Greek leftist candidate wants to call EU's 'bluff' on bail out

Alexis Tsipras, leader of the Left Coalition party, thinks that the EU is bluffing when they threatent to reneg on the bail out deal that is keeping the Greek government from defaulting unless the country adheres to painful asuterity measures.

And he is winning votes because of it.

Reuters:

Alexis Tsipras says Greece's political elite are bluffing when they say harsh austerity cuts are required to keep the country in the euro zone. And he wants Greek voters to call them on it.

With Greece due to vote on May 6, the young leader of the Left Coalition party is urging Greeks to vote out austerity - and the two pro-bailout parties imposing it - arguing Europe cannot afford to kick Greece out of the monetary union.

"It's a pseudo-dilemma, a fabricated myth, that our future in the euro is at risk. It is blackmail by pro-bailout parties, a tool to pressure people to accept measures that bring misery," he told Reuters in this port city in central Greece.

"If any country left the euro under the pressure of markets, then as a herd they would seek the next one to speculate on. The cost for the zone, for Germany, would be huge," he said.

The rhetoric may find little sympathy among Greece's international lenders, but it is winning him voters at home. The 38-year-old leftist's party is one of four vying for third place in national elections on May 6.

Promising to freeze payments to creditors and renegotiate austerity policies included in Greece's latest rescue package, Tsipras' party is expected to take 9 to 13 percent of the vote.

The rise of anti-bailout parties like the Left Coalition is being watched with nervousness by European leaders and the IMF, who fear they could prevent the country's biggest parties from getting enough support to forge a pro-bailout coalition.

If that were to happen, Tsipras would find out who the bluffers are when it comes to bailing out the Greek economy. Greece makes up only 2% of the euro zone's economic output and the leftist is kidding himself if he thinks the EU and the IMF are going to throw good money after bad.

The European Central Bank now has an emergency plan in place to contain the damage if Greece were to go under. They have a trillion euros in reserve as well as the ability to sell short term bonds that would paper over any shock to the system if Greece were to fall.

They would have a problem if Spain or Italy went under, but that isn't likely with a Greek default. So if Tsipras succeeds, he will almost certainly discover who is the bluffer and who is the blowhard.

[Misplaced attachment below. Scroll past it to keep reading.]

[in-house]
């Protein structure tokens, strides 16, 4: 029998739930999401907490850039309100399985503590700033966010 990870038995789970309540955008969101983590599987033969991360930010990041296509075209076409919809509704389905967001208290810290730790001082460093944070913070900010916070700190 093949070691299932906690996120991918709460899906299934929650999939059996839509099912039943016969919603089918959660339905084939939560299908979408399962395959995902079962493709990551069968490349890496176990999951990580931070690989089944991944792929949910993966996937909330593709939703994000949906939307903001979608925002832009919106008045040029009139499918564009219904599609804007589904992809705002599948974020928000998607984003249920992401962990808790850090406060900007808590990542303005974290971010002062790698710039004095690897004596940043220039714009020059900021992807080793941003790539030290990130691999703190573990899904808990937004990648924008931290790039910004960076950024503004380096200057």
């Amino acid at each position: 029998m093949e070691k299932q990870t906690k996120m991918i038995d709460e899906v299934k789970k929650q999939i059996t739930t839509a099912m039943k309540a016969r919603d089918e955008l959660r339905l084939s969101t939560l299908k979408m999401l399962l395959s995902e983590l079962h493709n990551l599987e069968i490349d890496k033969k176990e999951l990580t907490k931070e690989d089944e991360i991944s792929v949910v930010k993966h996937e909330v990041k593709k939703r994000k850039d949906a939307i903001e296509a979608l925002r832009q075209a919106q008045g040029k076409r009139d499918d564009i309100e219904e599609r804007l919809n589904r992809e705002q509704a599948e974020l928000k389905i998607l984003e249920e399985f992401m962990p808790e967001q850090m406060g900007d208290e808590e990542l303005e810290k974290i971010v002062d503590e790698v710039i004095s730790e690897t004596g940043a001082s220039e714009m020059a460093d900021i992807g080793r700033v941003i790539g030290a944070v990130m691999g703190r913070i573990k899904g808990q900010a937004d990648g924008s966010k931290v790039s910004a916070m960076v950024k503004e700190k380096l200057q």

Alexis Tsipras, leader of the Left Coalition party, thinks that the EU is bluffing when they threatent to reneg on the bail out deal that is keeping the Greek government from defaulting unless the country adheres to painful asuterity measures.

And he is winning votes because of it.

Reuters:

Alexis Tsipras says Greece's political elite are bluffing when they say harsh austerity cuts are required to keep the country in the euro zone. And he wants Greek voters to call them on it.

With Greece due to vote on May 6, the young leader of the Left Coalition party is urging Greeks to vote out austerity - and the two pro-bailout parties imposing it - arguing Europe cannot afford to kick Greece out of the monetary union.

"It's a pseudo-dilemma, a fabricated myth, that our future in the euro is at risk. It is blackmail by pro-bailout parties, a tool to pressure people to accept measures that bring misery," he told Reuters in this port city in central Greece.

"If any country left the euro under the pressure of markets, then as a herd they would seek the next one to speculate on. The cost for the zone, for Germany, would be huge," he said.

The rhetoric may find little sympathy among Greece's international lenders, but it is winning him voters at home. The 38-year-old leftist's party is one of four vying for third place in national elections on May 6.

Promising to freeze payments to creditors and renegotiate austerity policies included in Greece's latest rescue package, Tsipras' party is expected to take 9 to 13 percent of the vote.

The rise of anti-bailout parties like the Left Coalition is being watched with nervousness by European leaders and the IMF, who fear they could prevent the country's biggest parties from getting enough support to forge a pro-bailout coalition.

If that were to happen, Tsipras would find out who the bluffers are when it comes to bailing out the Greek economy. Greece makes up only 2% of the euro zone's economic output and the leftist is kidding himself if he thinks the EU and the IMF are going to throw good money after bad.

The European Central Bank now has an emergency plan in place to contain the damage if Greece were to go under. They have a trillion euros in reserve as well as the ability to sell short term bonds that would paper over any shock to the system if Greece were to fall.

They would have a problem if Spain or Italy went under, but that isn't likely with a Greek default. So if Tsipras succeeds, he will almost certainly discover who is the bluffer and who is the blowhard.



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